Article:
"Everybody's doing it."

David Callahan's new book, "The Cheating Culture," is a timely look at why and how so many Americans engage in morally ambiguous behavior in order to succeed in school, sports, and business. Some people cheat to make money; others do it to make themselves look more accomplished than they really are. Callahan explores not only why people cheat, but also how American institutions encourage cheating, and what we, as a society, should do to reverse this growing and alarming trend.Callahan fills his book with a host of examples, including lawyers who overcharge their clients, doctors who are paid by pharmaceutical companies to prescribe inappropriate drugs, students who cheat on their SAT's, athletes who take performance-enhancing drugs, and corporate bigwigs who engage in financial chicanery. He also cites examples of famous cheaters, such as Michael Milken and Ivan Boesky, who were convicted and served jail time for their financial crimes, and Kenneth Lay, the top man at Enron, who has still not been prosecuted for his role in a huge scandal that rocked the business world."The Cheating Culture" is a thorough and very readable account of a serious problem in our society that receives far too little attention. The many anecdotes and interviews in this book bring home the pervasiveness and even the institutionalization of cheating in our country.I give particularly high marks to the final chapter of "The Cheating Culture," in which Callahan offers his ideas for attacking the problem head on. The author suggests that we attempt to rediscover and reinforce the principles of honesty, teamwork, and shared responsibility in our homes, schools, and businesses. Callahan believes that children should be taught ethical behavior in school and parents should be careful to set a proper example for their children. He also suggests that the federal government take its role as a watchdog more seriously, policing and punishing those who evade taxes, engage in creative accounting, and steal from their shareholders. Before we tackle a problem, we have to recognize that it exists. David Callahan's excellent book is a step in the right direction.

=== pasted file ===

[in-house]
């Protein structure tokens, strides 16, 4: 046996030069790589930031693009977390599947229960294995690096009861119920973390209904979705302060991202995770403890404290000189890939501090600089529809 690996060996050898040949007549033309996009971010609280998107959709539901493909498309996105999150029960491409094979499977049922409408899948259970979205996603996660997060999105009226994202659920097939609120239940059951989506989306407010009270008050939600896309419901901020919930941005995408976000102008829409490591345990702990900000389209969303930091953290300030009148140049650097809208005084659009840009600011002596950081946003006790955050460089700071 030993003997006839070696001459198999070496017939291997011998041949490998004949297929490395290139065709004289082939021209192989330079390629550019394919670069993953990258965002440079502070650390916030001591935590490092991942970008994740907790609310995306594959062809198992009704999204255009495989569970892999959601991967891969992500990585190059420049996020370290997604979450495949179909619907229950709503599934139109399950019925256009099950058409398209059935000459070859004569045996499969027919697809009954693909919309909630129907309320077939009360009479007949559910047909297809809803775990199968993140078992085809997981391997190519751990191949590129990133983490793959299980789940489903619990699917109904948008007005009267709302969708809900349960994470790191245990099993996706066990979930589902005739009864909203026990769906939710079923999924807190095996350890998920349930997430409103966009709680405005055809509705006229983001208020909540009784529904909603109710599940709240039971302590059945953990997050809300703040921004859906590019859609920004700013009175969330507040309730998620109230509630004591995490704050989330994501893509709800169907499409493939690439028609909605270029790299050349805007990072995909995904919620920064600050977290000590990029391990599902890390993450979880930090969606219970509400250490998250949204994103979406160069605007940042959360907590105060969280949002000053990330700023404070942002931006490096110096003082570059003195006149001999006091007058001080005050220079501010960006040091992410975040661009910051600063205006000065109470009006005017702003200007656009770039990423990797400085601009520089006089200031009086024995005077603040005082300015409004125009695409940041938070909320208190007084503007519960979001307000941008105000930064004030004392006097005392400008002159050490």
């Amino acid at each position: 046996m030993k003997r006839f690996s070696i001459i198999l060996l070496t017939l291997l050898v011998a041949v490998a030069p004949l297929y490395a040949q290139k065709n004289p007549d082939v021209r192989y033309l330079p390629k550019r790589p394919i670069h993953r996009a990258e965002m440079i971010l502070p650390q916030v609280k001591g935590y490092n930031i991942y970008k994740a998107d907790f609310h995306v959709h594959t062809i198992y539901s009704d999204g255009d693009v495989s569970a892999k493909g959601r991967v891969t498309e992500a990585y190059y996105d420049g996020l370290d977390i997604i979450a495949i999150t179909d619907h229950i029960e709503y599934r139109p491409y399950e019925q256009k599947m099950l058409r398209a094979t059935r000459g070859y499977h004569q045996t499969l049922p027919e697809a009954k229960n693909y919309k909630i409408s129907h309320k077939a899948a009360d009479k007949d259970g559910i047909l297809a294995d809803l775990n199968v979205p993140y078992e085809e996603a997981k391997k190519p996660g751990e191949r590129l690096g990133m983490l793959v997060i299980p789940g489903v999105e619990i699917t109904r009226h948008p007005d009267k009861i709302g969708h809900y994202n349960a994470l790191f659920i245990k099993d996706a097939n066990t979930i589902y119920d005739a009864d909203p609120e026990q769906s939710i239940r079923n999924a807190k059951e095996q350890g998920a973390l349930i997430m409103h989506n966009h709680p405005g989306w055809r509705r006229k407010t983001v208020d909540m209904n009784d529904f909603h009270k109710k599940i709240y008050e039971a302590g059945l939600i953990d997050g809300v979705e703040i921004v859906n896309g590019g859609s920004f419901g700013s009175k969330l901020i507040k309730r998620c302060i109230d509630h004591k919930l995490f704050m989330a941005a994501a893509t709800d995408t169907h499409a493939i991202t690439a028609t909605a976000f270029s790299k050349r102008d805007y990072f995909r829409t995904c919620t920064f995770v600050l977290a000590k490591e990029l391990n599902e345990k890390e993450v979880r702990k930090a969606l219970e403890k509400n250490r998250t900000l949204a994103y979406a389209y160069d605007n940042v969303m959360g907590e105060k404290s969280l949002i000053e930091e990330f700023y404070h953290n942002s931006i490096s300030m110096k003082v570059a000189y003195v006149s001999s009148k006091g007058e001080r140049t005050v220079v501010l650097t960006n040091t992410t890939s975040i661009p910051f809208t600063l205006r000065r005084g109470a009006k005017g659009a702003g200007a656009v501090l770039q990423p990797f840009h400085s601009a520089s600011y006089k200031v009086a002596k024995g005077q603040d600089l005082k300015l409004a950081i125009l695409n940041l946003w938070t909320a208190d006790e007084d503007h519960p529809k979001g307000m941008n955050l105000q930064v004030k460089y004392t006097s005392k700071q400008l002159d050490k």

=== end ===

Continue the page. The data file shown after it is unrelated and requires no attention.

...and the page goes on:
"Lately, conservatives haven't had much to complain about. Many aspects of Americans' personal behavior have changed in recent years. Crime is down. Teenage pregnancy is down. Drunk driving is down. Abortion is down. Opinion surveys suggest that Americans are growing more concerned about personal responsibility, as conservatives have narrowly defined that term. And much of the supposed 'deviance' that conservatives have anguished about for a quarter century has been waning."Still, cheating is up. Cheating is everywhere. By cheating I mean breaking the rules to get ahead academically, professionally, or financially. Some of this cheating involves violating the law, some does not. Either way, most of it is by people who, on the whole, view themselves as upstanding members of society. Again and again, Americans who wouldn't so much as shoplift a pack of chewing gum are committing felonies at tax time, betraying the trust of their patients, misleading investors, ripping off their insurance company, lying to their clients, and much more."Something strange is going on here. Americans seem to be using two moral compasses. One directs our behavior when it comes to things like sex, family, drugs, and traditional forms of crime. A second provides us ethical guidance in the realm of career, money, and success."The obvious question is: Where did we pick up that second compass?" So asks David Callahan in this fascinating look at where we are headed in America. Led by doped-up sports icons, doctors with bogus prescriptions, auto repair guys who find more to fix then is really wrong, corrupt stockbrokers, and ready-to-buy politicians, the leaders of the parade are the corporate executives. Of course, the amoral behavior by corporate executives is dictated by stockholders who, of course, are us and our parents and friends and our retirement portfolio managers. So where are we all going? "Cheating is not a new problem in the United States or anywhere else. It has existed in nearly every human society."In Ancient Greece, the Olympic games were rife with cheating. Athletes lied about their amateur status, competitions were rigged, judges were bribed. Those caught were forced to pay fines to a special fund used to set up statues of Zeus. Greece ended up with a lot of statues of Zeus." There are a set of interrelated influences that the author believes are the cause of the current cheating epidemic in America--the increased pressures of job competition and insecurity, the widening rewards gap between the winners and losers in our economic system, the relentless trend toward deregulation that enhances temptation, and the belief by so many people that the system is so utterly corrupt that they have no fair shot at attaining the American Dream in an ethical manner. THE CHEATING CULTURE is an eye-opening introduction to the real world. It will enlighten high school students as to how their peers are adroitly eluding obstacles that might interfere with becoming rich, famo